Roller Coaster

Last night, I had my first full-length staged reading. I’d never experienced that level of existential panic before. With a one-act, there’s someone else to share the bill, the spotlight, the blame. This time it was just me. The realization that everyone in the theatre was going to go home happy or unhappy, bored or entertained, was lying solely on my shoulders. I wanted to hide.

Despite the fact that I was aware of a pretty good audience reaction during the first act, I had no desire to step into the lobby during intermission. I was eventually driven out there by thirst, and my intent was to simply scuttle out, grab a bottle of water, and skulk back to my seat, feigning invisibility. Once in the fluorescent glare of the lobby, however, I was a fair target, and people started telling me they were enjoying the show.  Even then, I remained uneasy. I know something you don’t. I know how it all ends.

Oddly enough, getting on stage for the talkback was easy. Once I’d heard the applause, realized that people were going to stay and not dash for the exits, I knew I was safe, even though I was the most visible, actually up there facing them.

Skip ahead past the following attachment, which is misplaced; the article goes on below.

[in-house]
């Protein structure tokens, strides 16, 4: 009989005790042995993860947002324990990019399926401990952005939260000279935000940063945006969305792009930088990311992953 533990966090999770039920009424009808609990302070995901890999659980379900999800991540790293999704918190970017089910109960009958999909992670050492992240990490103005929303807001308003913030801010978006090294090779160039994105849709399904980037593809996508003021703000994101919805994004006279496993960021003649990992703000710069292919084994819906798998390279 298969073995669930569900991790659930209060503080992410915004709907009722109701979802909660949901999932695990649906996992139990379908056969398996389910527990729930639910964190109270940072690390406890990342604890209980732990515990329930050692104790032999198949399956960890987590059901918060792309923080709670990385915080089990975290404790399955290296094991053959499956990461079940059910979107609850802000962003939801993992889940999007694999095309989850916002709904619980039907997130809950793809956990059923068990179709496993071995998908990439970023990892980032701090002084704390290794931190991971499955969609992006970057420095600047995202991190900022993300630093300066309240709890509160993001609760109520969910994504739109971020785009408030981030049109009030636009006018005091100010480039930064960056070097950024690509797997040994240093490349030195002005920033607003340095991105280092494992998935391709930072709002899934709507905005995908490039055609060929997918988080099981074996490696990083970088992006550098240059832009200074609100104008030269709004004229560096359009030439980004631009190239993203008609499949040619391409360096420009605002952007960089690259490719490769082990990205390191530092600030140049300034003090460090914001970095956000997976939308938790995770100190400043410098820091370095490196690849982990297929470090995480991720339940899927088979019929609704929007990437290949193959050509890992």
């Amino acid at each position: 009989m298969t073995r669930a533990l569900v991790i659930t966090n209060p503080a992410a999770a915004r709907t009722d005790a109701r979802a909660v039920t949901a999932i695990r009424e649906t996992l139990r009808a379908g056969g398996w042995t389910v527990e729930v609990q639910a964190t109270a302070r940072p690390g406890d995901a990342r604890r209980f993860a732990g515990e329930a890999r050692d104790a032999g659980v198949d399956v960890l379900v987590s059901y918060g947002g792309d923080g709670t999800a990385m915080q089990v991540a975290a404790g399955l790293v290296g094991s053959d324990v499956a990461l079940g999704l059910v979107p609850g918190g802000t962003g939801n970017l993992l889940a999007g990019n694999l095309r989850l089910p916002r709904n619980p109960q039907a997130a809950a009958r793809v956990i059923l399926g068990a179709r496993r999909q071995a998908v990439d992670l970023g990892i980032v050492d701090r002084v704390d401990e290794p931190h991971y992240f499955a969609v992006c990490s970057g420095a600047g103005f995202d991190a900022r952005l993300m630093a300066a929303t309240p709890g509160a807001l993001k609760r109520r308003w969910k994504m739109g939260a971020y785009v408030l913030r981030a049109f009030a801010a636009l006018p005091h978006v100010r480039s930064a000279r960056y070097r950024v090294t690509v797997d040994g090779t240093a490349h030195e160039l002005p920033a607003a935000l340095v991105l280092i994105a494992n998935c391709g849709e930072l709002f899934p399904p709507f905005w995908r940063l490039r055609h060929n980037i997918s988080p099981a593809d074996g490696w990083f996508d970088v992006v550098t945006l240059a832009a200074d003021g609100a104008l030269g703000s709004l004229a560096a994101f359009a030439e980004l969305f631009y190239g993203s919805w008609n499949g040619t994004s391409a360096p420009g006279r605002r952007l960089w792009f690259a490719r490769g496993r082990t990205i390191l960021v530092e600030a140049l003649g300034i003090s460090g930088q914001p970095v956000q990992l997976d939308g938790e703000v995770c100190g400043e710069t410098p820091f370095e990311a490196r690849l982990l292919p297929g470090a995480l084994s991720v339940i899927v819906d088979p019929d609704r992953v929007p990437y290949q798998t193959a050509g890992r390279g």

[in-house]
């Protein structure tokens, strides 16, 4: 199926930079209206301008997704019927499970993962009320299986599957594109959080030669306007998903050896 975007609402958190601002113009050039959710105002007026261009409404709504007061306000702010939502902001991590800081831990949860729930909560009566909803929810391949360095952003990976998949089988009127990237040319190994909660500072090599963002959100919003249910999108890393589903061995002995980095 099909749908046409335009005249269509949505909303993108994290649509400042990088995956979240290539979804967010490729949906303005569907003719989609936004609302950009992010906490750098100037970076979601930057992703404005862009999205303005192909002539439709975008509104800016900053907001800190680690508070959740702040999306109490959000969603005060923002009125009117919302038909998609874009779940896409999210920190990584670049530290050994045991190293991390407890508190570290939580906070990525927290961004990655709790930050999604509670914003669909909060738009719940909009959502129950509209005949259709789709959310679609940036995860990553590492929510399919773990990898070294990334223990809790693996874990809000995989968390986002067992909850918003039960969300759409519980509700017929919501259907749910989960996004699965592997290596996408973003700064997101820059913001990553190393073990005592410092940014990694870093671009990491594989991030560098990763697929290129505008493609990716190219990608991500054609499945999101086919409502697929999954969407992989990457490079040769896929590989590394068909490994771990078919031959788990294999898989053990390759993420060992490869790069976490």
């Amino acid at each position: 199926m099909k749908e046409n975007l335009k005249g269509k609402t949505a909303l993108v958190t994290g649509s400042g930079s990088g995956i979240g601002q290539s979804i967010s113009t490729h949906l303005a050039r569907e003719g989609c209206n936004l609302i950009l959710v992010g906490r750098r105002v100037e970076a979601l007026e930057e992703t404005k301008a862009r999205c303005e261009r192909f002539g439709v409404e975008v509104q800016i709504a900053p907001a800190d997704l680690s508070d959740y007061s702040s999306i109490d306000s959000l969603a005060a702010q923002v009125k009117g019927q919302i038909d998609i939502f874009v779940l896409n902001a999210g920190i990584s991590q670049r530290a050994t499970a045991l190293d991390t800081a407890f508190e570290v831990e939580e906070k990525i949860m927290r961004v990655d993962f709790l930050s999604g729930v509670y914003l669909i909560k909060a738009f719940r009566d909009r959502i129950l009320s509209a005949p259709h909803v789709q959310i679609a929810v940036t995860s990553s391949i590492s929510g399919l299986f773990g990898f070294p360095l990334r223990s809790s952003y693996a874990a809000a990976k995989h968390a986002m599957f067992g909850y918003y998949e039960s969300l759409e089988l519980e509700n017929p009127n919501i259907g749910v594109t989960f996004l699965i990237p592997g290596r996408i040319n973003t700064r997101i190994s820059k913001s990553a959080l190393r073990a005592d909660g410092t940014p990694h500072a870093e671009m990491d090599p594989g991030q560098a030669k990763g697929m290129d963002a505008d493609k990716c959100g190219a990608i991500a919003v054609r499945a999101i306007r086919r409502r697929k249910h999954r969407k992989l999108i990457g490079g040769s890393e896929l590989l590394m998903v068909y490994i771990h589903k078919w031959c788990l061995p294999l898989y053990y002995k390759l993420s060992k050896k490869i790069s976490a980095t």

The actors had done me proud, the audience had been engaged and were there to share their experience. I walked out of the theatre that night with two overwhelming emotions: gratitude first, to the actors, the director, the theatre manager, and also to the people who gave up their evening (several who I didn’t expect at all) to sit and watch and listen. Secondly, I felt like I’d crossed a threshold, that I didn’t need to feel self-conscious any more about looking people in the eye and saying “I’m a writer.”


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